By contrast, the Sales Representative Act specifically expanded the damages available at common law by including the entitlement to exemplary damages in the amount of three times the commissions owed when the failure to pay was in bad faith. The Supreme Court held that the specific inclusion of these damages in the Sales Representative Act, without a corresponding limitation as appears in the general punitive damages statute, indicated that the legislature intended for sales representatives who prevail in such suits to receive the full exemplary damages without limitation.

Employers that employ sales representatives subject to the provisions of the Sales Representative Act should be aware of this ruling, as it impacts their potential exposure in litigation for failure to pay commissions. Although a finding of bad faith in failure to pay is necessary to trigger the exemplary damages provision of the Act, if such a finding is made, the employer will not have the benefit of the limitation placed on punitive damages by the general punitive damages statute.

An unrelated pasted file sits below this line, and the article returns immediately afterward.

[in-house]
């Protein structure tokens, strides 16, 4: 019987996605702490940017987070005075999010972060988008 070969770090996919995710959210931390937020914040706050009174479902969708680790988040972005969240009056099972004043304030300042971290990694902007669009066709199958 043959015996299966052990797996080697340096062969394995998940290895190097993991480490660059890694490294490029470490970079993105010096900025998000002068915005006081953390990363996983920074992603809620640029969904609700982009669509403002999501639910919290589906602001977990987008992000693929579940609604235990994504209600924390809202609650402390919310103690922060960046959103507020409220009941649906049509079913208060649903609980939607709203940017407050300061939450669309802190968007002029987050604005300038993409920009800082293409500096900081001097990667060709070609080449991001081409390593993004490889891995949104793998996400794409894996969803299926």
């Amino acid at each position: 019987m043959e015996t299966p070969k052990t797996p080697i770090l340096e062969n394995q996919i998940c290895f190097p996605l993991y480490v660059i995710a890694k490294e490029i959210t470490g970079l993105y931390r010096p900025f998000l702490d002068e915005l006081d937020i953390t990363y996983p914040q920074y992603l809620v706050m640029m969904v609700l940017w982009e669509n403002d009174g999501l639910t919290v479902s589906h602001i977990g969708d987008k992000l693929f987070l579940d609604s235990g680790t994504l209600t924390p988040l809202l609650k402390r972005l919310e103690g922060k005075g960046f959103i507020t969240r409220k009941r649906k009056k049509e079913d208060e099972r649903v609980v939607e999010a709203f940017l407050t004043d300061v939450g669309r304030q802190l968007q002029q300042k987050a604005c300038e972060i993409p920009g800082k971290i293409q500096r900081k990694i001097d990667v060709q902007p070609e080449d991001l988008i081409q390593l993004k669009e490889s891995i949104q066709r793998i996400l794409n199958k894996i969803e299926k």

If you have questions regarding damages under the Indiana Sales Representative Act, or other similar issues, please contact your HWE relationship attorney or visit us at http://www.hwelaw.com.